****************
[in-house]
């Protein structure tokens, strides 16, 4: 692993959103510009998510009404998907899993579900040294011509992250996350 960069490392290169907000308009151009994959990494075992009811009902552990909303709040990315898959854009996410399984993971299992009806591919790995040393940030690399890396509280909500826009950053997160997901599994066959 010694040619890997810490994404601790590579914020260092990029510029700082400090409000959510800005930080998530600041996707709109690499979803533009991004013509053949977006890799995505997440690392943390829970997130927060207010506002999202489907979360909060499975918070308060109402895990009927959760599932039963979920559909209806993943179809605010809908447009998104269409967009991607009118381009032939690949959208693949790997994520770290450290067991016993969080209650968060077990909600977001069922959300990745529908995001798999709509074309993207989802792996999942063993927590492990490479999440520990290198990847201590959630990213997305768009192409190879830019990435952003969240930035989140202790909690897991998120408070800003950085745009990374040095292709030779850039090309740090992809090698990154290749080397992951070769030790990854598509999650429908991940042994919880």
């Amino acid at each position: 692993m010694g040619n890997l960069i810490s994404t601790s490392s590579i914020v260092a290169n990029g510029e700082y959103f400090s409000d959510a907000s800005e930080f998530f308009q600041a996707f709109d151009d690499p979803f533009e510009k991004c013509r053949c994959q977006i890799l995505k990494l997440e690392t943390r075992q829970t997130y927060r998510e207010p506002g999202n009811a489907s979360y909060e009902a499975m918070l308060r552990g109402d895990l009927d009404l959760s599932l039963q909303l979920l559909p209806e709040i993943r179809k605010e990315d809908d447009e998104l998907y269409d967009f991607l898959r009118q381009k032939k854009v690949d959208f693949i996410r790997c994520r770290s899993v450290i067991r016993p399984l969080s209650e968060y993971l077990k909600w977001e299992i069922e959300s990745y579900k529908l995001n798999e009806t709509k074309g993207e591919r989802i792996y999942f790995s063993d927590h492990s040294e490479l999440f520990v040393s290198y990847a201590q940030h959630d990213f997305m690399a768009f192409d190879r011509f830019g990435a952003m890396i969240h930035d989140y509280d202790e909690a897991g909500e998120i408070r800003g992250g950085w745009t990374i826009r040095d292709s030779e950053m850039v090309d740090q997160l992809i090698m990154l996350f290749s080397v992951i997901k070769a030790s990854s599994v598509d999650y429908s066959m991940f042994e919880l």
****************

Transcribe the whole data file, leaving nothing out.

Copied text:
[in-house]
């Protein structure tokens, strides 16, 4: 692993959103510009998510009404998907899993579900040294011509992250996350 960069490392290169907000308009151009994959990494075992009811009902552990909303709040990315898959854009996410399984993971299992009806591919790995040393940030690399890396509280909500826009950053997160997901599994066959 010694040619890997810490994404601790590579914020260092990029510029700082400090409000959510800005930080998530600041996707709109690499979803533009991004013509053949977006890799995505997440690392943390829970997130927060207010506002999202489907979360909060499975918070308060109402895990009927959760599932039963979920559909209806993943179809605010809908447009998104269409967009991607009118381009032939690949959208693949790997994520770290450290067991016993969080209650968060077990909600977001069922959300990745529908995001798999709509074309993207989802792996999942063993927590492990490479999440520990290198990847201590959630990213997305768009192409190879830019990435952003969240930035989140202790909690897991998120408070800003950085745009990374040095292709030779850039090309740090992809090698990154290749080397992951070769030790990854598509999650429908991940042994919880």
């Amino acid at each position: 692993m010694g040619n890997l960069i810490s994404t601790s490392s590579i914020v260092a290169n990029g510029e700082y959103f400090s409000d959510a907000s800005e930080f998530f308009q600041a996707f709109d151009d690499p979803f533009e510009k991004c013509r053949c994959q977006i890799l995505k990494l997440e690392t943390r075992q829970t997130y927060r998510e207010p506002g999202n009811a489907s979360y909060e009902a499975m918070l308060r552990g109402d895990l009927d009404l959760s599932l039963q909303l979920l559909p209806e709040i993943r179809k605010e990315d809908d447009e998104l998907y269409d967009f991607l898959r009118q381009k032939k854009v690949d959208f693949i996410r790997c994520r770290s899993v450290i067991r016993p399984l969080s209650e968060y993971l077990k909600w977001e299992i069922e959300s990745y579900k529908l995001n798999e009806t709509k074309g993207e591919r989802i792996y999942f790995s063993d927590h492990s040294e490479l999440f520990v040393s290198y990847a201590q940030h959630d990213f997305m690399a768009f192409d190879r011509f830019g990435a952003m890396i969240h930035d989140y509280d202790e909690a897991g909500e998120i408070r800003g992250g950085w745009t990374i826009r040095d292709s030779e950053m850039v090309d740090q997160l992809i090698m990154l996350f290749s080397v992951i997901k070769a030790s990854s599994v598509d999650y429908s066959m991940f042994e919880l």